The United Kingdom’s National Risk Assessment of money laundering and terrorist financing in October 2015 identified three priority risks faced by the UK and concluded that a more robust enforcement response is required. These changes were to be underpinned by a partnership between the government and the private sector to effect a significant change in the law.

In April 2016, the UK government published its action plan on anti-money laundering and counter-terrorist finance, setting out the steps to address such risks and resulting in the commissioning of the Criminal Finances Act 2017 (the “Act”), which received royal assent on 27 April 2017. The Act will come into force on 30 September 2017.

The Act is intended to strengthen the UK government’s ability to confiscate the proceeds of crime; to improve the international reach of enforcement; and to extend the applicability of enforcement to also cover investigations under the Terrorism Act 2000. The Act will bring about the most significant changes to the anti-money laundering and terrorist finance regime in the UK since enactment of the Proceeds of Crime Act 2012.

We previously published an article on a widely anticipated new offence of corporate failure to prevent economic crime (which offence would have incorporated the failure to prevent fraud, money laundering and false accounting), but the Act has not included this offence.   However, the Act does include two new corporate criminal offences for the failure to prevent the facilitation of tax evasion, whether in the UK (Section 45) or abroad (Section 46).   The Act also includes provisions relating to:

  1. The seizure and forfeiture of the proceeds of crime stored in UK assets, extending the current law to include value stored in bank accounts and high-value property.
  2. “Unexplained Wealth Orders”—increased powers to require those suspected of corruption to explain the source of their funding. In order to obtain an unexplained wealth order, the value of the unexplained funds must exceed £100,000 in value and the court must be satisfied that there are reasonable grounds for suspecting that funds have been unlawfully obtained.
  3. The sharing of information between regulated companies when requested from each other or when the National Crime Agency requests that information be shared.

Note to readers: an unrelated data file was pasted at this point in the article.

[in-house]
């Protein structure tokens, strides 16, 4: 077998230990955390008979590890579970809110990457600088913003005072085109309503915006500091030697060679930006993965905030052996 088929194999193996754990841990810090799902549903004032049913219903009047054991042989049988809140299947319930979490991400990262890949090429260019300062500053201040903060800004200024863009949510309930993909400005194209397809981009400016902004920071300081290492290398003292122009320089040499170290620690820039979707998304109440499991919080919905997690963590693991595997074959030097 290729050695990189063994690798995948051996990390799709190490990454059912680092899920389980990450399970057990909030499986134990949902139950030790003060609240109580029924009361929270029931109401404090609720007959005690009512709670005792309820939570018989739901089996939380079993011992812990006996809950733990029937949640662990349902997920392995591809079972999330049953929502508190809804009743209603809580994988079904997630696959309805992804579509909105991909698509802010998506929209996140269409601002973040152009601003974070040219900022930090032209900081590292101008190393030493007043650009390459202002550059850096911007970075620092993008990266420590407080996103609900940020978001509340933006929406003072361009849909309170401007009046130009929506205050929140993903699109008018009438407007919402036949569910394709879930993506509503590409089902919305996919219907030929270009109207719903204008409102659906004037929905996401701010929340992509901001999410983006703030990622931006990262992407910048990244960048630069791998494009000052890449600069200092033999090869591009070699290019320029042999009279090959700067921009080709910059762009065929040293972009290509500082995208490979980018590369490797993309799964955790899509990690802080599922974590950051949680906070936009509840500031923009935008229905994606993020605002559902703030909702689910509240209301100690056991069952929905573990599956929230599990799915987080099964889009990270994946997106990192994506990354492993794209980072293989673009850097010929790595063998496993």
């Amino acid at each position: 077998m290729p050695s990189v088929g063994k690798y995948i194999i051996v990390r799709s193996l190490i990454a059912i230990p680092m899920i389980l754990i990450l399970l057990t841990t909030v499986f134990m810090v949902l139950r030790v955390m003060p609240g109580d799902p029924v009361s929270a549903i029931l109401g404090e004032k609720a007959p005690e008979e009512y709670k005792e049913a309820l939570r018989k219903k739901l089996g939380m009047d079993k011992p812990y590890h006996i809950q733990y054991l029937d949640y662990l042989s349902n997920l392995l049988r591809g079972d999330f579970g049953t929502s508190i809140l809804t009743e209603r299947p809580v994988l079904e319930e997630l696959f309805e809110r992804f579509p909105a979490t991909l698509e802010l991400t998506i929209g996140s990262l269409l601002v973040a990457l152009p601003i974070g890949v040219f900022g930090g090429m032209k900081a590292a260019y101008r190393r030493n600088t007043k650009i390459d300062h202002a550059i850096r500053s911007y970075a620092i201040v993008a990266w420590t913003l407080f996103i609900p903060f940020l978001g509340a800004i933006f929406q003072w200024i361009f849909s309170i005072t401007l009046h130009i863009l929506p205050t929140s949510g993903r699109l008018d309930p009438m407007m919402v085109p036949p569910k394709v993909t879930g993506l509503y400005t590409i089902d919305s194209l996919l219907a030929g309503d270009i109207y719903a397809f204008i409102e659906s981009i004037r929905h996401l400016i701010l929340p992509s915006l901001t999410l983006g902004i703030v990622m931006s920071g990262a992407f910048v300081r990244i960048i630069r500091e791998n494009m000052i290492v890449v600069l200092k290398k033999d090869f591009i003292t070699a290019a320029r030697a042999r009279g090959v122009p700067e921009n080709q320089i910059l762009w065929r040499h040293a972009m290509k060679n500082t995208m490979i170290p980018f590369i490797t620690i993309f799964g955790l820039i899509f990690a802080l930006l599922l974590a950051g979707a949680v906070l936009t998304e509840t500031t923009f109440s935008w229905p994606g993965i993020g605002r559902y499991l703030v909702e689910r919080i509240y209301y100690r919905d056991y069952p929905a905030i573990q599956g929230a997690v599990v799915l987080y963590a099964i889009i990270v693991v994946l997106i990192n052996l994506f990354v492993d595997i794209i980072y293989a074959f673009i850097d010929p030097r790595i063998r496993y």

4. An extension of the current moratorium period in which Suspicious Activity Reports can be investigated.
  5. Two new corporate offences of the failure to prevent facilitation of tax evasion.
  6. Disclosure Orders for money laundering investigations, extending the powers already in existence for corruption and fraud investigations.
  7. Combating the financing of terrorism so that the existing legal regime for investigations into criminal finance can also apply to investigations relating to offences under the Terrorism Act 2000.

The UK government has issued draft guidance on the new corporate offences for the failure to prevent tax evasion, and the guidance confirms the government’s belief that a “relevant body” should be criminally liable when it fails to prevent those who act for it, or on its behalf, from criminally facilitating tax evasion. The guidance defines a ”relevant body” as an incorporated body (typically a company) or partnership; ”relevant body” does not include natural persons, i.e., individuals (as opposed to legal persons, which include entities).

The new offences will be committed when a relevant organisation fails to prevent an associated person from criminally facilitating the evasion of a tax, whether the tax evaded is owed in the UK or in a foreign country. The guidance is similar to the guidance to the UK Bribery Act 2010 (“Bribery Act”), which sets out six key principles that organisations should adopt, including the following:

  1. Risk assessment;
  2. Proportionality of risk-based prevention procedures;
  3. Top level commitment: Tone from the top;
  4. Due diligence;
  5. Communication (including training); and
  6. Monitoring and review.

Organisations should start to consider now whether they have reasonable procedures in place to prevent someone acting for them (or on their behalf) from facilitating tax evasion in the UK or in a foreign country.

A “prevention procedures” defence is available to corporate bodies, similar to the “adequate procedures” defence that is available under the Bribery Act. For a corporate body to avail itself of the “prevention procedures” defence under the Act, it must prove that it had “such prevention procedures as it was reasonable in all the circumstances to expect… or [that] it was not reasonable in all the circumstances to expect [the company] to have any.”

Some businesses will not be required to put in place prevention procedures where it is considered unreasonable to do so. For smaller businesses and certain low risk industries, the guidance sets out minimal steps that should be taken nevertheless, including the release of a statement from the board proscribing the illegal activities, training of staff, and implementation of clear reporting and whistleblowing procedures.

If you are unclear on the steps that your business should take, or if you would like us to help you review or design prevention procedures, please contact a member of our team.